Township of Langley receives report on proposed composting facility, asks questions about Metro’s “zero waste” plans

MetroVanWatch has reported previously about a proposal to build a composting facility in the Township of Langley. As this proposal relates to the entire Metro Vancouver “zero waste” objectives, it is of interest to the entire region and makes us think about the inter-connectedness of policies and challenges facing our region. Below is report of the TOL council meeting on the evening of Monday, February 4, 2013. It was provided by a local citizen.

Re; Provincial Agricultural Land Commission Application No. 100239 (Nickel/25330 88th Avenue:

The staff recommendation to Township of Langley council was this: “Recommendation that Council receive the non-farm use application submitted by Cynthia and Gary Nickel for consideration of referral to the Provincial Agricultural Land Commission for review based upon agricultural consideration; that should Council decide to refer the application, the AlC be requested to consider including conditions as part of any future approval to address the servicing, community, environmental and operational concerns outlined in this report; and further; that a copy of this report be forwarded to Metro Vancouver, constituting Township of Langley’s submission made in response to their referral comment request”.

Report by a citizen:

  • The TOL staff report contained a large volume of information generated with respect to a variety of concerns identified with the operation and conditions if Council were to endorse the application before forwarding it to the ALC.
  • Six members of the public spoke against the proposal on issues ranging from property depreciation, zoning, trucks, road maintenance, OMRR guidelines, potential leachate contamination, quality of life, wells, and the use of old technology (composting) as opposed to burning the waste to generate power.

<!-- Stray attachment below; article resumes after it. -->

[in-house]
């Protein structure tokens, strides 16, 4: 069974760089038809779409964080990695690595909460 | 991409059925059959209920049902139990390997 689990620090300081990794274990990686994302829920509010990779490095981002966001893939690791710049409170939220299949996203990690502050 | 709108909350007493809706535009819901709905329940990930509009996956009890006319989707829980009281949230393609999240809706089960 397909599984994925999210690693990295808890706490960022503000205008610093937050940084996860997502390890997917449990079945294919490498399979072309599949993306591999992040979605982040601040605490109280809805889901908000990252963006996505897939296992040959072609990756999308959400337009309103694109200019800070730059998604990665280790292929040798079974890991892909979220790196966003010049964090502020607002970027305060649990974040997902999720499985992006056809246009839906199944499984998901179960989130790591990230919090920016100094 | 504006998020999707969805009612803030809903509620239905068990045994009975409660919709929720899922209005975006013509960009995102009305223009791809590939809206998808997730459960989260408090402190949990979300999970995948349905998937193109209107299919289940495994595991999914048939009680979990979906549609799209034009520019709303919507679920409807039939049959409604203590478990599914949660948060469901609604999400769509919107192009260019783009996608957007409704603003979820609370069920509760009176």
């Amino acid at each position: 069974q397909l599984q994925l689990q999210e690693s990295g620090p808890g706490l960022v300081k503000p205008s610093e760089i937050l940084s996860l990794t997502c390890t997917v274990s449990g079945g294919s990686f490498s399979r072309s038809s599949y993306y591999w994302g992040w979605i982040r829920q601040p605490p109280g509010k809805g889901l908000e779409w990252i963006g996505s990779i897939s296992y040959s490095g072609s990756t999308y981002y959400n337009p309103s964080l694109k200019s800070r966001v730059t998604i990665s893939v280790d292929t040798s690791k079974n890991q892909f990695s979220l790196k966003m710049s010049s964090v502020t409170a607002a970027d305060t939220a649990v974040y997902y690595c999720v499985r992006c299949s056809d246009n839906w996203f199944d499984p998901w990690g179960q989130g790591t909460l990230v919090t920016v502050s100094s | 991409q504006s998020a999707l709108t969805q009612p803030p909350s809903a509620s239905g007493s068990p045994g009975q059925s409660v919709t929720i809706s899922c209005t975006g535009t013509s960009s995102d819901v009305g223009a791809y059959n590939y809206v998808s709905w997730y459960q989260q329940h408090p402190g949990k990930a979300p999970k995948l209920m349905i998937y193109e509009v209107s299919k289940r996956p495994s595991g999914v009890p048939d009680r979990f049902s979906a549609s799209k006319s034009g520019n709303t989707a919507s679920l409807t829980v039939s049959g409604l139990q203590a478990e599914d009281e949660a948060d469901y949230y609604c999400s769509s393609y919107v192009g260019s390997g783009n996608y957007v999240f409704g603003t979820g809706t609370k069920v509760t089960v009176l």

• Ultimately, Council unanimously voted to receive the report but decided not to endorse the proposal nor to refer it to the ALC.
  • The discussion around their decision raised some very interesting points; the most germane to Metro’s role were those of Councillor Charlie Fox who advised that Metro’s “zero waste” policy had been set as a very high goal but that without further direction or effort by Metro that he feared a “free for all” in the other 23 communities across Metro Vancouver attempting to implement the policy by 2015. In this instance, he suggested that the proposal fell short of what is needed in terms of a “functionally situated” site based on a mulit-faceted approach to planning for waste disposal.
  • Councillor Kim Richter was primarily concerned about the potential for contamination from leachate from the site that was identified by a neighbour as being unremediated from previous landfill and therefore posing an additional threat to neighbouring wells from the additional weight of the composting materials.
  • Councillor Bev Dornan advised that she believed that it was not “in the right spot”.
  • Councillor Steve Ferguson argued that there were “too many unanswered questions,” and that potential harm to the environment was an overriding concern.
  • Councillor Michelle Sparrow echoed Councillor Fox’s concern regarding the lack of planning in the application.
  • Councillor Grant Ward was concerned that the property was on the floodplain and feared that contamination could take place in a flooding situation. He also suggested that it was up to the wisdom of Council to decide such things and that “citizens have to be happy.”
  • Councillor David Davis advised that while he likes compost, he too felt that the facility was “not in the right place.”
  • And finally, Councillor Bob Long also said “no” to this non-farm use and reiterated that it was not in a suitable location.
  • The end result was a unanimous vote with a copy of the report along with Council’s thoughts on the process going to Metro through their representative Councillor Bob Long.
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